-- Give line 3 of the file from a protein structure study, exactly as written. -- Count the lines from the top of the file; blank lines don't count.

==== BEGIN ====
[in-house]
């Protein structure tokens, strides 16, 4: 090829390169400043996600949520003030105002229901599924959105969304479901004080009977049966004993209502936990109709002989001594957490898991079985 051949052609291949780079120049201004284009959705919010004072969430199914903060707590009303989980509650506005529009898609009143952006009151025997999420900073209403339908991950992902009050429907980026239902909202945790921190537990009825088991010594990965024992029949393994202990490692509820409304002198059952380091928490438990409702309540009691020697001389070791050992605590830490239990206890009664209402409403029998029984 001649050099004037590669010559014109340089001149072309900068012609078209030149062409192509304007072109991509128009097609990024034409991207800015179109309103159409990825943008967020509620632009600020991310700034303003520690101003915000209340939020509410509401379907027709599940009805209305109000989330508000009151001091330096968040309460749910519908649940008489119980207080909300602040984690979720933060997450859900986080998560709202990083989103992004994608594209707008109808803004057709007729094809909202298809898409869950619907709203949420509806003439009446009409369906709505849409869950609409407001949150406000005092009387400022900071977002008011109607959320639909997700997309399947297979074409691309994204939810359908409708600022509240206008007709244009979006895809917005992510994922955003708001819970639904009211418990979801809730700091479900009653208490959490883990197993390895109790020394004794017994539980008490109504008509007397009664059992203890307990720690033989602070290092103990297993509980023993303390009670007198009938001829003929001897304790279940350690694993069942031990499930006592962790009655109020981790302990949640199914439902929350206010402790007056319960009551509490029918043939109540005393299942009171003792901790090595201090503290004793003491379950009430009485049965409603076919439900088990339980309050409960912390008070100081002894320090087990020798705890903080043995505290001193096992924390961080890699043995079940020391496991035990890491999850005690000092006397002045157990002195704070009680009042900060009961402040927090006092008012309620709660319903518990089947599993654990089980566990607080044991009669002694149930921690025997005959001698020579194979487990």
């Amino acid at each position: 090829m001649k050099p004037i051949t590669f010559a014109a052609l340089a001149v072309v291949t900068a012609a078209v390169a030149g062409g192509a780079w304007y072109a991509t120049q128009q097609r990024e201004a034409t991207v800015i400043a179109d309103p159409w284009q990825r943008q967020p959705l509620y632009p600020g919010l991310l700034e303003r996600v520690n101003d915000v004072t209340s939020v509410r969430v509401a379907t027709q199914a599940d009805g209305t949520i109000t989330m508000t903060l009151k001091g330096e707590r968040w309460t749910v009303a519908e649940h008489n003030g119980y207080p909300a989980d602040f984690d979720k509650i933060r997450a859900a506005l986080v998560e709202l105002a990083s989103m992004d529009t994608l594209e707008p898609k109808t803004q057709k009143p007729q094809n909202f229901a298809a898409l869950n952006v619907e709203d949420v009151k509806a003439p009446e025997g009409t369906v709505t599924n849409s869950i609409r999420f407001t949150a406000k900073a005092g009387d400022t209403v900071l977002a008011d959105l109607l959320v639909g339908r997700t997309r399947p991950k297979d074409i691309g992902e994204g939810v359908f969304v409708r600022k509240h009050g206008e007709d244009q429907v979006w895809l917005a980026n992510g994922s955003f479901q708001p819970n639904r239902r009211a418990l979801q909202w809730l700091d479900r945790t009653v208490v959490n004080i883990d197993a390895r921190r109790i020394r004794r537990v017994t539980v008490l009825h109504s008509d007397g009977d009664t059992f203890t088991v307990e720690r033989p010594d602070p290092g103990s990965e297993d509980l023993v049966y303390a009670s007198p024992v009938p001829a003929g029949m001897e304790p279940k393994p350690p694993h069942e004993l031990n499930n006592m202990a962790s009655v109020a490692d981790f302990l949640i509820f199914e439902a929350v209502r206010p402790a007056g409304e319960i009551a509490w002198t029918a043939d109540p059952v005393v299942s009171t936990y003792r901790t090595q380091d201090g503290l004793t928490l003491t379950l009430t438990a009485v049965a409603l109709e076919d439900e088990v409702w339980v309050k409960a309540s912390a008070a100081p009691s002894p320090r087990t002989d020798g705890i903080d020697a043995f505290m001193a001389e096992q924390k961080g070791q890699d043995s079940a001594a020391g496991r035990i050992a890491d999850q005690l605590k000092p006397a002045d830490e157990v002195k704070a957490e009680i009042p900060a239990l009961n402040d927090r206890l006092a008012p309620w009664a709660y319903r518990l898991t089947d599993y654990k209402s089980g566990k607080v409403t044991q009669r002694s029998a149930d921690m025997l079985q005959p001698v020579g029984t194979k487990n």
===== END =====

């Amino acid at each position: 090829m001649k050099p004037i051949t590669f010559a014109a052609l340089a001149v072309v291949t900068a012609a078209v390169a030149g062409g192509a780079w304007y072109a991509t120049q128009q097609r990024e201004a034409t991207v800015i400043a179109d309103p159409w284009q990825r943008q967020p959705l509620y632009p600020g919010l991310l700034e303003r996600v520690n101003d915000v004072t209340s939020v509410r969430v509401a379907t027709q199914a599940d009805g209305t949520i109000t989330m508000t903060l009151k001091g330096e707590r968040w309460t749910v009303a519908e649940h008489n003030g119980y207080p909300a989980d602040f984690d979720k509650i933060r997450a859900a506005l986080v998560e709202l105002a990083s989103m992004d529009t994608l594209e707008p898609k109808t803004q057709k009143p007729q094809n909202f229901a298809a898409l869950n952006v619907e709203d949420v009151k509806a003439p009446e025997g009409t369906v709505t599924n849409s869950i609409r999420f407001t949150a406000k900073a005092g009387d400022t209403v900071l977002a008011d959105l109607l959320v639909g339908r997700t997309r399947p991950k297979d074409i691309g992902e994204g939810v359908f969304v409708r600022k509240h009050g206008e007709d244009q429907v979006w895809l917005a980026n992510g994922s955003f479901q708001p819970n639904r239902r009211a418990l979801q909202w809730l700091d479900r945790t009653v208490v959490n004080i883990d197993a390895r921190r109790i020394r004794r537990v017994t539980v008490l009825h109504s008509d007397g009977d009664t059992f203890t088991v307990e720690r033989p010594d602070p290092g103990s990965e297993d509980l023993v049966y303390a009670s007198p024992v009938p001829a003929g029949m001897e304790p279940k393994p350690p694993h069942e004993l031990n499930n006592m202990a962790s009655v109020a490692d981790f302990l949640i509820f199914e439902a929350v209502r206010p402790a007056g409304e319960i009551a509490w002198t029918a043939d109540p059952v005393v299942s009171t936990y003792r901790t090595q380091d201090g503290l004793t928490l003491t379950l009430t438990a009485v049965a409603l109709e076919d439900e088990v409702w339980v309050k409960a309540s912390a008070a100081p009691s002894p320090r087990t002989d020798g705890i903080d020697a043995f505290m001193a001389e096992q924390k961080g070791q890699d043995s079940a001594a020391g496991r035990i050992a890491d999850q005690l605590k000092p006397a002045d830490e157990v002195k704070a957490e009680i009042p900060a239990l009961n402040d927090r206890l006092a008012p309620w009664a709660y319903r518990l898991t089947d599993y654990k209402s089980g566990k607080v409403t044991q009669r002694s029998a149930d921690m025997l079985q005959p001698v020579g029984t194979k487990n």